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A wierd type of cargo ship.

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A fast ferry to the Carribean, anyone?

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Big Yachts in Ft Laderdale.

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A paddlewheeler that goes up the New River.

Miami & Oleta State Park

All the way across Biscayne Bay we could see the skyline of Miami. It grew larger & larger, then we were surrounded by tall buildings and into the water channel of the wealthy.

Miami in our sights.

Miami in our sights.

Dense skyscrappers in Miami.

Dense skyscrappers in Miami.

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A bird rests on the bridge fender.

We pulled into the protected cove & dropped anchor at Oleta State Park near Haulover Inlet. On the way in, we passed hordes of people lounging & playing on a huge sandbar. We tossed the kayak overboard & paddled out to it. First surprise – the water was no longer 95 degrees.  It was actually warm but refreshing, coming in straight from the Atlantic Ocean. We frolicked on the sandbar then walked across it towing the kayak. Near the far shore we jumped back into the kayak to row across a deep channel to the marina on shore. Two ice cream bars & a bottle of cold juice later we were ready to head back to the sand bar.

On the way back to the boat. We kayaked through long mangrove tunnels inside the park. Such a fun day – actually 2 in a row! Back in the anchorage we visited with our neighbor, Dave, who lives aboard his Monk trawler. He tried to talk us into heading to the Bahamas.

Rich rowed the dinghy over to see something on Dave's boat.

Rich rowed the dinghy over to see something on Dave’s boat.

Boca Chita

Rich & Squeak enjoying some quiet time.

Rich & Squeak enjoying some quiet time.

Wow, what a place this is. It’s an island in Biscayne Bay, south of Miami, part of Biscayne National Park. The island has a protected harbor lined by docks, a beautiful lighthouse type structure, and other buildings built with coral. A wealthy person once owned it & began developing it, but sold it when his wife got injured, before it was finished.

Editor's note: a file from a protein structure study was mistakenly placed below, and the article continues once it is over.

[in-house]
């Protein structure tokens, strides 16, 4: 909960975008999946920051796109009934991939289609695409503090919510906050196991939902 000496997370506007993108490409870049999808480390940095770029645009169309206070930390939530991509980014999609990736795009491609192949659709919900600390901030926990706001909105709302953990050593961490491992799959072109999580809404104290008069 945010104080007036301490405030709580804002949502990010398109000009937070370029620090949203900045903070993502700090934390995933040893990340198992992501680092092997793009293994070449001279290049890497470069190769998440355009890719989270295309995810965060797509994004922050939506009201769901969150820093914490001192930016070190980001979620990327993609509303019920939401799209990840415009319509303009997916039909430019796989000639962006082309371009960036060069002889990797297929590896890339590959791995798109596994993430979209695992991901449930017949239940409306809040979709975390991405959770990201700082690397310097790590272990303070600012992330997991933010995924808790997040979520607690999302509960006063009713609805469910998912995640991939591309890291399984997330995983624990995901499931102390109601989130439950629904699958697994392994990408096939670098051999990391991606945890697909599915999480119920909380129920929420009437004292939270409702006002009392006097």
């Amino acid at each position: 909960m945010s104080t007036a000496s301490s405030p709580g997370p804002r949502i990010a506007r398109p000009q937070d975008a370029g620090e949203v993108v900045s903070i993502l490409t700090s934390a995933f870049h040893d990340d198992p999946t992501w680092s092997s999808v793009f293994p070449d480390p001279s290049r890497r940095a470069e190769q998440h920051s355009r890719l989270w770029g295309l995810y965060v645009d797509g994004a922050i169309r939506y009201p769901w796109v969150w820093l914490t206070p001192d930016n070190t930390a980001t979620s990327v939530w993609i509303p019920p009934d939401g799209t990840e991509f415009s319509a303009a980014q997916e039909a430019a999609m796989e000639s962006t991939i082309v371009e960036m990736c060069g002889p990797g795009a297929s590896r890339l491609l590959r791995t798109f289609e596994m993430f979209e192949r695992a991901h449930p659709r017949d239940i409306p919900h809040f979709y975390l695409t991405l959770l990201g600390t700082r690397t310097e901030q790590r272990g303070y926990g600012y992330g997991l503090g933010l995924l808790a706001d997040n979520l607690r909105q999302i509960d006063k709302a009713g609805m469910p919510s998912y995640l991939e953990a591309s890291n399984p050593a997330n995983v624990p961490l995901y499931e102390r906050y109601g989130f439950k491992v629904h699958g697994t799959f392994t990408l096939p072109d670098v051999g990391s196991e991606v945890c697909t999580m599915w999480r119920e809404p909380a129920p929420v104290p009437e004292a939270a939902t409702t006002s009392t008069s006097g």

We spent the day swimming & snorkeling – simply fabulous!

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The harbor when we first arrived. A speed boat brought a load of day trippers out.

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Choices docked at Boca Chita. At night we had the whole island to ourselves.

Our view as the sun set.

Our view as the sun set.

Key Largo

Yesterday we hauled anchor & headed to the area where Florida Bay ends & mainland Florida begins. We pulled into Anchorage Marina & plugged into power to luxuriate in air conditioning, take showers, & read.

Sue working at the bow to haul the anchor.

Sue on the bow, signaling to Rich that the anchor is up & he can get underway.

This morning, Rich wasn’t feeling well so we decided to stay in Key Largo another day.

The view from our Key Largo marina of Gilbert's Marina across Jewfish Creek.

The view from our Key Largo marina of Gilbert’s Marina across Jewfish Creek.

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Our view back toward Blackwater Sound.

Heat & Skinny Water

When on anchor, in heat, we often sleep on the back porch. That way we garner any available breeze. We tried it last night, but biting flies & mosquitos drove us both inside.

This morning when we started the engine an alarm rang on the chartplotter – hot intake sea water – over 90 degrees. We had never seen that before. No wonder the corals are all dying and swimming in the pools or gulf waters here aren’t the least bit refreshing.

A channel through mangrove islands.

A channel through mangrove islands.

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In the water we could clearly see this dolphin riding inches from our bow for 15 minutes

We traveled through beautiful, but skinny water today. Often we had a trace over one foot of water below our keel. We anchored off  Butternut Key and kayaked ashore. It’s a sand island with mangroves. We walked the sandy shore in shallow water that felt like sauna water. Back at the boat we snorkeled in the cooler (90 degree) water but there wasn’t much to see.

Isn't she pretty, anchored off Butternut Key?

Isn’t she pretty, anchored off Butternut Key?

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Sue in the water off Choice’s stern.

Sue, snorkeling & towing the kayak.

Sue, snorkeling & towing the kayak.